university of iceland requirements for international students
There’s no centralised applications portal in Iceland, so you’ll make applications directly to your chosen universities.
You’ll need to complete an application form and attach any documents requested. These are likely to include your CV, academic transcripts, a photocopy of your passport, and evidence of your proficiency in the language that your course is taught in.
In some cases, you may have to send a printed and signed copy of the form. Any application fees should also be paid at this stage.
Although Icelandic is the country’s official language and considered an important part of its culture, you won’t need to be fluent to get by – the majority of the population is fluent in English and the language is spoken widely.
However, living in Iceland for the duration of your studies presents the perfect opportunity to learn a new language, and you’ll need at least some knowledge of Icelandic to participate in student life.
Notoriously hard to learn, it’s a good idea to start learning Icelandic before moving to the country. With enough practice you should be able to learn enough to get by.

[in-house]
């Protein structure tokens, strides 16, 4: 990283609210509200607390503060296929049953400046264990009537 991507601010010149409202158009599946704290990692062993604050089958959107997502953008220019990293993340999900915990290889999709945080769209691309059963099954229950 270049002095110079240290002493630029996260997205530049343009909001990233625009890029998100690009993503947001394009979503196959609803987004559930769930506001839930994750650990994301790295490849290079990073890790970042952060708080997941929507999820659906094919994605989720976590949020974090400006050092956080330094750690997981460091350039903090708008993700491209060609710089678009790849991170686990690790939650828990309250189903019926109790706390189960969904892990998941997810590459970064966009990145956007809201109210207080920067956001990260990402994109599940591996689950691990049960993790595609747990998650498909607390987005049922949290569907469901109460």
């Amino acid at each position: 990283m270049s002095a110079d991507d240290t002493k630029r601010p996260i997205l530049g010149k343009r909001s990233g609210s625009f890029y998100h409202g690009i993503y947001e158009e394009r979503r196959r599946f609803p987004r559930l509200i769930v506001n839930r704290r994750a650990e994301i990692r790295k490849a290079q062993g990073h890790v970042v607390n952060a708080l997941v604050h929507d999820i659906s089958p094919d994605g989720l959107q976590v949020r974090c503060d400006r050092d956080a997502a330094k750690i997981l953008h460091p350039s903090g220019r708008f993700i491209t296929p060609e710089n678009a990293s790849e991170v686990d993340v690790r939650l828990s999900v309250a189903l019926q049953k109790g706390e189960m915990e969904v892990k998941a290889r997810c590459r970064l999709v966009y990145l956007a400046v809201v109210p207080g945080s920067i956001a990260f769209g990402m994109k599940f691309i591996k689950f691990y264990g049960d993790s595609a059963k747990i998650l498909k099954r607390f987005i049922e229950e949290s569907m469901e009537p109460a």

To help you get started, IcelandicOnline.com is a free service – you simply need to create an account and log in. The course is offered at six difficulty levels, from ‘survival’ to advanced, and those at beginner and intermediate level can receive additional tutor support at a further cost of around £238.
Discover the wider range of language courses on offer by visiting Study in Iceland – Learning Icelandic.
Comparison to UK qualifications
Iceland and the UK are both part of the Bologna Process, a system ensuring direct comparability of quality and teaching standards in higher education qualifications across Europe.
You should have no problem explaining your UK qualifications in Iceland, or vice versa. However, you can visit ENIC-NARIC should you need more information about having your qualifications internationally recognised.
university of iceland tuition fees
The application period for international students is 12 December – 1 February. The University of Iceland does not charge tuition fees, but the annual registration fee is ISK 75,000.
Best Universities in Iceland for International Students
1. Reykjavík University (RU)